Federal Communications commissioner Meredith Attwell Baker, who just four months ago voted in favour of the hugely controversial merger between Comcast and NBC, announced this week that she planned to join the lobbying office of Comcast.
From the Washington Post:
Baker stood out among the FCC’s five commissioners for criticising the merger review process for taking too long. She said the agency attached too many conditions to the deal. Among them, she opposed holding Comcast accountable to Internet access rules and the sharing of content with new online distributors such as Netflix and YouTube. She said those Internet television platforms were too new and that the market for online video was competitive and still forming.
The deal was approved in January by the FCC and Justice Department, forming a media behemoth that controls a bevy of television and movie assets along with the largest number of U.S. home Internet and cable subscriptions.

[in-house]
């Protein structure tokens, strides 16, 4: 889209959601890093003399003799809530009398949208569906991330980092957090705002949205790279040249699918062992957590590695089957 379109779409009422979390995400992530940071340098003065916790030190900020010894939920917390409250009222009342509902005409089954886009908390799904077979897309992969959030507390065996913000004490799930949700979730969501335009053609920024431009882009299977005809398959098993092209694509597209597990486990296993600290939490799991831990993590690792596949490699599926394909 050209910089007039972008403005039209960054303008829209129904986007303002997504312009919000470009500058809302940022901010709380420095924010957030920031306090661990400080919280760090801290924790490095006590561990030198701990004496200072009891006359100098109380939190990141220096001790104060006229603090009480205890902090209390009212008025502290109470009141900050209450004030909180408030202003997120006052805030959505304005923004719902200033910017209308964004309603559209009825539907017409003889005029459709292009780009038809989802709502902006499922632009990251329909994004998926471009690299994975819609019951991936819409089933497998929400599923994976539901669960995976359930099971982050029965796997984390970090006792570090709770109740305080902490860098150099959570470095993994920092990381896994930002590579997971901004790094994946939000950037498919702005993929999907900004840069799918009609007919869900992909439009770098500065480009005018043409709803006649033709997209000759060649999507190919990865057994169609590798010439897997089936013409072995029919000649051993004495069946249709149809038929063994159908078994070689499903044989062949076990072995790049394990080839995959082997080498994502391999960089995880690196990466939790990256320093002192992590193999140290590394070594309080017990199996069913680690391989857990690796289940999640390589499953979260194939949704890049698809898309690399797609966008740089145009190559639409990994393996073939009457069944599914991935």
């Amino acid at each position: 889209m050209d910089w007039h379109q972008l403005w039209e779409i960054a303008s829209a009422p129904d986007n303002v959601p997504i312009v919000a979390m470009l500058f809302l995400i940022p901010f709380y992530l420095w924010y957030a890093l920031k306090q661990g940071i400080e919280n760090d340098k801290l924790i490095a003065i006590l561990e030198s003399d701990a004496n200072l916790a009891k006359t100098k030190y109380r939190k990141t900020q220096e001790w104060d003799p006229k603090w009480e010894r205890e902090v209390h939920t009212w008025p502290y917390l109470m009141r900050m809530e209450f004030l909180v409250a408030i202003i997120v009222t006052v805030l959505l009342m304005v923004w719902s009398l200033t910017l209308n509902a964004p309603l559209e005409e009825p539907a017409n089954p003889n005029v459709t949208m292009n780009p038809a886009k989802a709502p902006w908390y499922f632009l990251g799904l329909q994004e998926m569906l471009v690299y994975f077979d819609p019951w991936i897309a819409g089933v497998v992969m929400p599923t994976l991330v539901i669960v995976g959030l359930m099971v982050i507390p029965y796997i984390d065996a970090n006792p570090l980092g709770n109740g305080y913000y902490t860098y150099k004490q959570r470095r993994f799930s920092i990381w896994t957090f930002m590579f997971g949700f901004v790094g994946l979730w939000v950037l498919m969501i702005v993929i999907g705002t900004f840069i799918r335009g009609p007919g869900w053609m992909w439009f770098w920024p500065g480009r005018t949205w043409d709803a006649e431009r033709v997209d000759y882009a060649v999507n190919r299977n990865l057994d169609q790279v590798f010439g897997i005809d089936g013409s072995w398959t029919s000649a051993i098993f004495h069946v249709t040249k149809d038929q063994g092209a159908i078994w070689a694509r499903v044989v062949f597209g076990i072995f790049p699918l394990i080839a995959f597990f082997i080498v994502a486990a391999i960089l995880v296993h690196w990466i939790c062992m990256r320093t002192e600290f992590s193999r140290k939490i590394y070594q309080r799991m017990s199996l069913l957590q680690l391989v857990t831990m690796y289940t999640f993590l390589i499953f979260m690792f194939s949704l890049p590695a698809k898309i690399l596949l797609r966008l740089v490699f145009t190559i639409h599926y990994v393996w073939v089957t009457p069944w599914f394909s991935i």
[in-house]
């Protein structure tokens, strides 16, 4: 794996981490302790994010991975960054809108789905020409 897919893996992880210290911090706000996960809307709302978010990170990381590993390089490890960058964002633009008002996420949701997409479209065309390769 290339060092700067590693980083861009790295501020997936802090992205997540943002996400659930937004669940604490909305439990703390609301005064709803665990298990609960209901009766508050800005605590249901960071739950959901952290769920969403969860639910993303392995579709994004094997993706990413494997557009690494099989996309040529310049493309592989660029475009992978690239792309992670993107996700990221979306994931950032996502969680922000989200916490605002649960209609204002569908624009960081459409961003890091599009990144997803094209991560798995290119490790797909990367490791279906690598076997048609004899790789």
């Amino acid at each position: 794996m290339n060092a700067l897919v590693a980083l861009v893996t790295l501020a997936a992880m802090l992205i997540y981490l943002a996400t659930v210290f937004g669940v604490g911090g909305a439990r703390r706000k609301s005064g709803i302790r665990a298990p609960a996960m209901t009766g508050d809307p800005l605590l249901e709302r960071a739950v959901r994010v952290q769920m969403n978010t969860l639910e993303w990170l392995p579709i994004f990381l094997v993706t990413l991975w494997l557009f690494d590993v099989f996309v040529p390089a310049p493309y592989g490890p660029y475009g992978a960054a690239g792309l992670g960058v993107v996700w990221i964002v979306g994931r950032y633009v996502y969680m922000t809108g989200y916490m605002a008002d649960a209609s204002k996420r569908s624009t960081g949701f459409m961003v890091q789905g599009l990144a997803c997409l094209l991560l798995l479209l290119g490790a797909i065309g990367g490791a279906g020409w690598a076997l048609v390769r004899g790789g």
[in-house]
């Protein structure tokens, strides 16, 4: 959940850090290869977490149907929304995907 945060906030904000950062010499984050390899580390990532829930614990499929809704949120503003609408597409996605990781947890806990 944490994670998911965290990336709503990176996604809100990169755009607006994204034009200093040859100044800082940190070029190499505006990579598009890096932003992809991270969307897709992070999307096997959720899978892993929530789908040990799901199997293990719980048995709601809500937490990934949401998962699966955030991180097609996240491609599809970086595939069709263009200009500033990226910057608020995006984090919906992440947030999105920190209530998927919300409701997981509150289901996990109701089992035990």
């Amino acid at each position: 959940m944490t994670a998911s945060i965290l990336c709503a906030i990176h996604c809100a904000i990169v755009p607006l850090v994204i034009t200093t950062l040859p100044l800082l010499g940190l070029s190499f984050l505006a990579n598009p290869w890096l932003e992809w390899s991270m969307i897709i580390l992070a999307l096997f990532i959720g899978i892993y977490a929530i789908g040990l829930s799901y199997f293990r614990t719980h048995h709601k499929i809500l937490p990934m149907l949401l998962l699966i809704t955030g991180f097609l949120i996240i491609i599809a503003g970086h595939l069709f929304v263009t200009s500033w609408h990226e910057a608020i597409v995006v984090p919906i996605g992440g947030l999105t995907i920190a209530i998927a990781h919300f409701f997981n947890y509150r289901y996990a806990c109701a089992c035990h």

Also of note, Meredith Attwell Baker is a Republican who was appointed to the F.C.C. by President Obama two years ago. On the endemic problem of regulatory capture, here’s The Future of Capitalism:
In a better world, this would be a hot political issue for a politician to seize on. But because it’s such a bipartisan problem — both Republicans and Democrats cash out through the revolving door — it doesn’t get much attention. It’s a part of why government gets bigger, though, because for the politicians and regulators the incentives are there to make more complex rules and laws that they can then earn money helping companies to either comply with or get around.
The big problem with taking this view is that regulatory capture is a very difficult problem to address, but one that creates huge costs. Most of the people who are best served to work in the regulatory arena naturally come, and can most easily find later employment in, the industries they regulate.
As the regulatory revolving door leading in-and-out of industry keeps going around, and around, and around, and as fiscal deficits keep piling higher, can there be any doubt that we’re simply biding our time until the next big crisis?